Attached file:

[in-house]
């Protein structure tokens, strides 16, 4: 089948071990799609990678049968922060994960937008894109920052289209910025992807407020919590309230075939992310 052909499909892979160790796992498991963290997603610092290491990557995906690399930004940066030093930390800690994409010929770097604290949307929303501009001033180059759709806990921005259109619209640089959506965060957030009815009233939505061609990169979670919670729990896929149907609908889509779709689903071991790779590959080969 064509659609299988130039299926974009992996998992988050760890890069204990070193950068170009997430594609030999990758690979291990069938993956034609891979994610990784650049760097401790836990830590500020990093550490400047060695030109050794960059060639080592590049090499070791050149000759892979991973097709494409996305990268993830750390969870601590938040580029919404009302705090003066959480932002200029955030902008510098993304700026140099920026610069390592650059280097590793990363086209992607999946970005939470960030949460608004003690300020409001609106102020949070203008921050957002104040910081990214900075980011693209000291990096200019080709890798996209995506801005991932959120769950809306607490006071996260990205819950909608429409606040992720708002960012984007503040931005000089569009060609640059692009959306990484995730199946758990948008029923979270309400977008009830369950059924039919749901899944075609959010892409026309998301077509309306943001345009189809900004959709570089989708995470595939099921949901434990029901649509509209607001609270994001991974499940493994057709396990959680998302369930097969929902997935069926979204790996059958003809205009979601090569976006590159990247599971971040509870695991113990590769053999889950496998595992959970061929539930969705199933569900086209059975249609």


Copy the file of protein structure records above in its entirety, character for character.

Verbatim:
[in-house]
């Protein structure tokens, strides 16, 4: 089948071990799609990678049968922060994960937008894109920052289209910025992807407020919590309230075939992310 052909499909892979160790796992498991963290997603610092290491990557995906690399930004940066030093930390800690994409010929770097604290949307929303501009001033180059759709806990921005259109619209640089959506965060957030009815009233939505061609990169979670919670729990896929149907609908889509779709689903071991790779590959080969 064509659609299988130039299926974009992996998992988050760890890069204990070193950068170009997430594609030999990758690979291990069938993956034609891979994610990784650049760097401790836990830590500020990093550490400047060695030109050794960059060639080592590049090499070791050149000759892979991973097709494409996305990268993830750390969870601590938040580029919404009302705090003066959480932002200029955030902008510098993304700026140099920026610069390592650059280097590793990363086209992607999946970005939470960030949460608004003690300020409001609106102020949070203008921050957002104040910081990214900075980011693209000291990096200019080709890798996209995506801005991932959120769950809306607490006071996260990205819950909608429409606040992720708002960012984007503040931005000089569009060609640059692009959306990484995730199946758990948008029923979270309400977008009830369950059924039919749901899944075609959010892409026309998301077509309306943001345009189809900004959709570089989708995470595939099921949901434990029901649509509209607001609270994001991974499940493994057709396990959680998302369930097969929902997935069926979204790996059958003809205009979601090569976006590159990247599971971040509870695991113990590769053999889950496998595992959970061929539930969705199933569900086209059975249609």